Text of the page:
From there, she brought the sets of Moonlight, Creed, and Black Panther to life. Beachler also showed her prowess in Beyoncé’s LEMONADE and JAY-Z and Beyoncé’s OTR II Interludes. Although her résumé is certainly impressive, what makes Beachler such a standout production designer is her attention to detail. Her ability to take a script and transform the words from a page into a lived experience is similar to watching a painter create a masterpiece on a blank canvas. Behind the scenes, Beachler is focused on molding the next generation of designers, explorers, and inventors. As for her next big adventure? Expect to be seeing Beachler’s imprint on Broadway very soon.
Architectural Digest: What obstacles have you overcome while navigating your career path in this field?
Hannah Beachler: The biggest obstacle was proving that I was capable of handling any size department and holding the vision for the film, simultaneously—making sure that both sides (management and creative) were at 100% at all times, all while trying to make a name for myself outside of New Orleans. Also, being a Black woman in a space where there were no Black people and very few women was a huge challenge. When the stakes are high, the stress is immeasurable, and you just push through the naysayers and concentrate on the people who are creatively likeminded and supportive, who allow you to be yourself with no caveats and to be as creative as your imagination will allow.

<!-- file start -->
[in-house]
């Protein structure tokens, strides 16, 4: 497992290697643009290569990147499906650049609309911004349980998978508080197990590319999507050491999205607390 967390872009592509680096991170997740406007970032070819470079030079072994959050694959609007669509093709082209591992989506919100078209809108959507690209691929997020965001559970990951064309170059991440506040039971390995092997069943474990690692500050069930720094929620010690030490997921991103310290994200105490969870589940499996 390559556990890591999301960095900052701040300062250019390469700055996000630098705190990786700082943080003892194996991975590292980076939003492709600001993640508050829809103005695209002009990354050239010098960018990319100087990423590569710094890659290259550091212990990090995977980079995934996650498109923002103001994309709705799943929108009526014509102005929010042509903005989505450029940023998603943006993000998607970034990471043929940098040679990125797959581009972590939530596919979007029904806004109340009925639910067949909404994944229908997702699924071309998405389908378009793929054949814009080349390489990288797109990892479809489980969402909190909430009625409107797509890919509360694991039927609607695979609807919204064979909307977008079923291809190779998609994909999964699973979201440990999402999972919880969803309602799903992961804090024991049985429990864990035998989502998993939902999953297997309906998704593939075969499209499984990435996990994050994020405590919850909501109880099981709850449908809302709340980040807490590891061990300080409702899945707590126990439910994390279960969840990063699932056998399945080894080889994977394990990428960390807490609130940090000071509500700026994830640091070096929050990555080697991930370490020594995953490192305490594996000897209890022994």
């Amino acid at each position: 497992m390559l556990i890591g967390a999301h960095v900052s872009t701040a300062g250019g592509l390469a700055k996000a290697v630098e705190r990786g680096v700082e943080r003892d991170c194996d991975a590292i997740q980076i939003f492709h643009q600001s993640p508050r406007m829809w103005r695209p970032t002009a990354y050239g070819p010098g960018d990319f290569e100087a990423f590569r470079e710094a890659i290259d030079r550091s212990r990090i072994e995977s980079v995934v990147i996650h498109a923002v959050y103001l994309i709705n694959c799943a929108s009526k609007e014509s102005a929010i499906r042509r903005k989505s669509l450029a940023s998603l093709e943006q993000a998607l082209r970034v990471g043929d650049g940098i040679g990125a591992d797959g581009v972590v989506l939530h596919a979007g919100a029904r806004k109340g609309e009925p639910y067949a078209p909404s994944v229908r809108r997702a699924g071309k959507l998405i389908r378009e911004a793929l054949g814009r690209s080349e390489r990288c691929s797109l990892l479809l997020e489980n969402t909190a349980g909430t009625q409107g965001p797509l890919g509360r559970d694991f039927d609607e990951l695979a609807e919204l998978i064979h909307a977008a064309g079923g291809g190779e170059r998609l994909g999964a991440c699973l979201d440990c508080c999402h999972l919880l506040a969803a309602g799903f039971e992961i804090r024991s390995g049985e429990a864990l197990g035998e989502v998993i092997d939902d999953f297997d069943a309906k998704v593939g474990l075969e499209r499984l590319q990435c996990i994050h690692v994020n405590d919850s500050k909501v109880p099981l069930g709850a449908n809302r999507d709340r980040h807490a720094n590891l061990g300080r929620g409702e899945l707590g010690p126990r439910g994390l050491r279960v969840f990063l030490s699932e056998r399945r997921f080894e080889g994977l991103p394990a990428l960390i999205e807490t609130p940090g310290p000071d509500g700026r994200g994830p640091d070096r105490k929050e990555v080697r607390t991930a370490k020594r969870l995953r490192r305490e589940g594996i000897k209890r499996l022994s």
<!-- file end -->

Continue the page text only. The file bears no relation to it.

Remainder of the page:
What piece of advice would you give to BIPOC who are interested in design but don’t know how or where to start?
Research, research, research. If there’s something you want to do in design, no matter what it is, use your drive and resourcefulness to get there. Put yourself out there, write an email or letter to someone you admire in the field. I did this with the Coen Brothers’ set decorator legend Nancy Haigh, and she called me. It was the best moment ever, and it just gave me more drive to keep moving forward. Talk to people, go to events, dream big, take risks, be yourself. Don’t put a time limit on your dreams: I didn’t get Fruitvale Station until I was 42 years old, and I didn’t win an Oscar until I was 49 years old.
Growing up, Elizabeth Graziolo was unsure about what career to pursue. It was only after she was accepted into Cooper Union’s architecture program that the direction of her path became clear—Graziolo fell in love with it during the first semester. “Architecture fed my curious nature,” she says. “I learned how to see the world differently, how architecture is all around us, and how it has an extraordinary impact on our lives, health, and economies. The more I learned about the field, the more I was engaged, and I haven’t looked back.” Graziolo was fortunate to land a junior architect position at Cicognani Kalla Architect after graduating where she was mentored by the firm’s principal architect, Ann Kalla, and her “understanding of designing for the real world was shaped,” Graziolo explains.